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Mary Shelley received her inspiration for the epic horror story Frankenstein; or, The Modern Prometheus while visiting with Lord Byron, the brother of her future husband, Percy Byron Shelley, at his Swiss villa in 1816. At the tender age of eighteen, she experienced an extraordinary nightmare following a “ghost story” session in which she had participated with Shelley, Byron, his mistress, and a local doctor. Byron, inspired by the stories shared in the group, suggested that all present should attempt to write a horror story. Mary Shelley had a nightmare that night that she recalled vividly enough to use as the basis for her novel. The following is part of her account of that nightmare.

My imagination, unbidden, possessed and guided me, gifting the successive images that arose in my mind with a vividness far beyond the usual bounds of reveries…. I saw the pale student of unhallowed arts kneeling beside the thing he had put together—I saw the hideous phantasm of a man stretched out, and then, on the working of some powerful engine, show signs of life, and stir with an uneasy, half-vital motion…. He would hope that, left to itself, the slight spark of life which he had communicated would fade; that this thing which had received such imperfect animation would subside into dead matter, and that he might sleep in the belief that the silence of the grave would quench forever the transient existence of the hideous corpse which he had looked upon as the cradle of life…. Swift as light and cheering was the idea that broke in upon me. “I have found it! What terrifies me will terrify others; and I need only describe the specter that had haunted my midnight pillow.” On the morrow, I announced that I had thought of the story.

Frankenstein was published in 1818. The novel is based, in part, on Luigi Galvani, a scientist who concluded through a series of experiments that electricity was the secret of life. He believed it was actually possible to reanimate a corpse by using an electrical stimulus.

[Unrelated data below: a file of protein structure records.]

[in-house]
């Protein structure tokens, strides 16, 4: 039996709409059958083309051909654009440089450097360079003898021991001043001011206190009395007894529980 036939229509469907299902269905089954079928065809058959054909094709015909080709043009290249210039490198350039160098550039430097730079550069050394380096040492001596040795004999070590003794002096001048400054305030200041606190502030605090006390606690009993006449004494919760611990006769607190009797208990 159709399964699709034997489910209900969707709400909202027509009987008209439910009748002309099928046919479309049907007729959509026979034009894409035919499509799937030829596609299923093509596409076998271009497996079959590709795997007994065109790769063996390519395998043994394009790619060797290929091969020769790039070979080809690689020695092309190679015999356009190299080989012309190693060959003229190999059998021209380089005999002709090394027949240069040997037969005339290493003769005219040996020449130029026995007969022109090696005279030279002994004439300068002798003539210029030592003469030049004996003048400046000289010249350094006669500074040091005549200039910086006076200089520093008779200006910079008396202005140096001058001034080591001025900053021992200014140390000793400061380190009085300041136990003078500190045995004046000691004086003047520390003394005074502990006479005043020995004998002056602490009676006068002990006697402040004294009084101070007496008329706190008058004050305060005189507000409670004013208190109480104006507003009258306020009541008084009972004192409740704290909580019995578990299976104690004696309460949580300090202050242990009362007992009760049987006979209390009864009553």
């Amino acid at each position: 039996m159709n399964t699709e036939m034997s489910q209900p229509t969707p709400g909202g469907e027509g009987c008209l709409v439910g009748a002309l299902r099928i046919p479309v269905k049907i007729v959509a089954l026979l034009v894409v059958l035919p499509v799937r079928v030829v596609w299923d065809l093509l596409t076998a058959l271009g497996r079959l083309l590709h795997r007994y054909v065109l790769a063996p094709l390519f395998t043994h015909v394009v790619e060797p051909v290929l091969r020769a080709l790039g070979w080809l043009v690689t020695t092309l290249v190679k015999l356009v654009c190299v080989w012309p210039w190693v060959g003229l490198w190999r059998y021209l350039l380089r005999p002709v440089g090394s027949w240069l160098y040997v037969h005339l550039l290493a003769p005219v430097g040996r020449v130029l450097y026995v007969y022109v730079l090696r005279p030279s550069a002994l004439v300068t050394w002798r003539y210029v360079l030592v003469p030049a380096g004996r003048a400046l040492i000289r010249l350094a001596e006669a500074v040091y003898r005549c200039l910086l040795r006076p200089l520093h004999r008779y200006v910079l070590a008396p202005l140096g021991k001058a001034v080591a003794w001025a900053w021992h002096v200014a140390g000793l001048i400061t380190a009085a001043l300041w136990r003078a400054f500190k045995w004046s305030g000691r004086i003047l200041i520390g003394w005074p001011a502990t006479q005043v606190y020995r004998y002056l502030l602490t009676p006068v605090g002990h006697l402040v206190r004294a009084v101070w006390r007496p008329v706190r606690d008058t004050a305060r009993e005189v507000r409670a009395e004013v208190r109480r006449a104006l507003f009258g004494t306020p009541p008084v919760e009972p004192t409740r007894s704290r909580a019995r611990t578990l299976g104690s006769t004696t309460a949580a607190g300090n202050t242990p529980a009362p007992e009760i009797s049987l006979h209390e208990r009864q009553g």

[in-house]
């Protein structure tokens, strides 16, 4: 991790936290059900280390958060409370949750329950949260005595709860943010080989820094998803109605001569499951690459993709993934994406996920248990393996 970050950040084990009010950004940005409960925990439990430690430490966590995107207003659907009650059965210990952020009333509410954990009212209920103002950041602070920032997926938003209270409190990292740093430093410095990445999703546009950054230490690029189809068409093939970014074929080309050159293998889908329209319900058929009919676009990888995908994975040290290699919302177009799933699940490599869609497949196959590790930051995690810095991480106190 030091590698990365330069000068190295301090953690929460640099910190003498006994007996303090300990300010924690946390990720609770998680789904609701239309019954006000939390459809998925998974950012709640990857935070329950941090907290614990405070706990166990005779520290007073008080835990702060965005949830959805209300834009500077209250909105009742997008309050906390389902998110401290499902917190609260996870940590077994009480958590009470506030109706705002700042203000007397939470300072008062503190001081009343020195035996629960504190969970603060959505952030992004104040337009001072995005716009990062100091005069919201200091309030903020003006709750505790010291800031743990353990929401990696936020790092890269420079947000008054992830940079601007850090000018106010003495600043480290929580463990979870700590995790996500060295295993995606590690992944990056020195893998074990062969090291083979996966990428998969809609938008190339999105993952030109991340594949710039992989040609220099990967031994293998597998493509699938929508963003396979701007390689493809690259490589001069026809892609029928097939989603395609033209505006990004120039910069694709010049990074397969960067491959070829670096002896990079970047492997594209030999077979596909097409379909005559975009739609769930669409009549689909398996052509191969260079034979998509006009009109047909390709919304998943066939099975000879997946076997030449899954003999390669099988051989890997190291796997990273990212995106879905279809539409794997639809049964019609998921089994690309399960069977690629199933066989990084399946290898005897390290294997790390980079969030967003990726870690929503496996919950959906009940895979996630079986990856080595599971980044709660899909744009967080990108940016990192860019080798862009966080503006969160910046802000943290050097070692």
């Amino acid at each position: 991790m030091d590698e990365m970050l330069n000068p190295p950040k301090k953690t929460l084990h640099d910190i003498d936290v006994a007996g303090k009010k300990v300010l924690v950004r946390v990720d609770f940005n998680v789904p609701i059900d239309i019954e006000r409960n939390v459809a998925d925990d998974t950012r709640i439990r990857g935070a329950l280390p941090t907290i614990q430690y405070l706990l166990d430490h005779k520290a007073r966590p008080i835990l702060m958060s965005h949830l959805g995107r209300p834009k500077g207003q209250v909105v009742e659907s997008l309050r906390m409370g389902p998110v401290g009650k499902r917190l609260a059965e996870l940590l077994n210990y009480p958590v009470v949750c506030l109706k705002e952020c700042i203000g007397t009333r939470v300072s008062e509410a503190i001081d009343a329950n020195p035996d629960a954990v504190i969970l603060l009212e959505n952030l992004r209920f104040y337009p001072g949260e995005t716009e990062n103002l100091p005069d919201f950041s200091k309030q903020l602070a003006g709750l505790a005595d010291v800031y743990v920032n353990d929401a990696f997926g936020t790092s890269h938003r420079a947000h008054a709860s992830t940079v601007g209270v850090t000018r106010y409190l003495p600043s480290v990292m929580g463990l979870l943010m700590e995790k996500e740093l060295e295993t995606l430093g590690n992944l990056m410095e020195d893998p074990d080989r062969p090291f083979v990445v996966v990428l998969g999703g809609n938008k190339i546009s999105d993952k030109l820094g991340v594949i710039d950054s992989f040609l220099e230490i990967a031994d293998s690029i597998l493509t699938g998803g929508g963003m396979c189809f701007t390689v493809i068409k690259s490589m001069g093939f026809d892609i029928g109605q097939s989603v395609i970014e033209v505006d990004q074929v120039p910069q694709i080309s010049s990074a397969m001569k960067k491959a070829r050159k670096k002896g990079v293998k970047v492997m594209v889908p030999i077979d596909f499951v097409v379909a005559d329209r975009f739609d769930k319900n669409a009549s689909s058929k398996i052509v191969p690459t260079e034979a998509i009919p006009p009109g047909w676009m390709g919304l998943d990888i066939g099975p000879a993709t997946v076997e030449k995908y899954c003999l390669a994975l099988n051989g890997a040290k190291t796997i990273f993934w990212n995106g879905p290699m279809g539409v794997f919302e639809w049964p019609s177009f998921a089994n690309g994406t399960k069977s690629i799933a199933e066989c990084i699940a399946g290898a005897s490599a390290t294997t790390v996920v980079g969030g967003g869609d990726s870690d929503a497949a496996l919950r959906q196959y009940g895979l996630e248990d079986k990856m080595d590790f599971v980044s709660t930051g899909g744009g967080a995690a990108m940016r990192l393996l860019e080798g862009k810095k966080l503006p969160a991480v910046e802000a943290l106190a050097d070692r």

In the story, Shelley tells a tale of scientific terror in which Victor Frankenstein creates a living being out of the parts of decomposing corpses. The Frankenstein monster in the original version of the story was an intelligent being who was not only able to speak but also reason. He possessed sophisticated reading capabilities and knowledge; the objectionable irrationality of his temperament was his one significant negative characteristic. Shelley describes the monster as being a living travesty of death, comprised of the pieces of the recently buried dead.

The monster’s struggle with Victor parallels, in some ways, the biblical struggle of the demons and God. When, in the end, the monster is triumphant he exhibits feelings of remorse, regret, and self-hatred. His acknowledgement of the emptiness of retribution shows a sense of human compassion that is absent in most villains. In the end, the creature vows to destroy itself, but the story concludes with it disappearing into the snowy darkness.

The Dream Encyclopedia, Second Edition © 2009 Visible Ink Press®. All rights reserved.
References in periodicals archive ?
For example, we treat a one-time bilateral arms-length transaction for the sale of personal property and a long-term multilateral agreement among repeat players as both governed by the "law of contract." (24) Too much lumping untempered by the splitting impulse of the turn to history, custom, and policy, Cardozo warned, can lead to a Frankenstein's monster. (25)
In general, when I say that the common law may spawn a Frankenstein's monster, all I mean is that some legal doctrine is ill suited to its contemporary needs, either because the doctrine has outlived its usefulness--Holmes's worry (34)--or because a useful doctrine or approach has expanded to domains to which it is ill suited --Cardozo's worry.
It's a Frankenstein's monster!" There is a robust debate within tort law scholarship over the extent, if any, to which tort duties should be understood as serving to minimize the net costs of accidents plus precautions against accidents--as implied by the Hand Formula and law and economics more broadly (39)--or whether it should instead be understood as serving other goals, such as corrective justice, (40) or simply serving as a "law of wrongs." (41) I confess that as a scholar of constitutional law rather than tort law, I do not have a well-informed view about this debate.
But now it looks like the question of whether some body of law or theory rationalizing the law should be counted as a hideous Frankenstein's monster or a beautiful spandrel is mostly just a question of what one thinks about the body of law or rationalizing theory as a normative matter.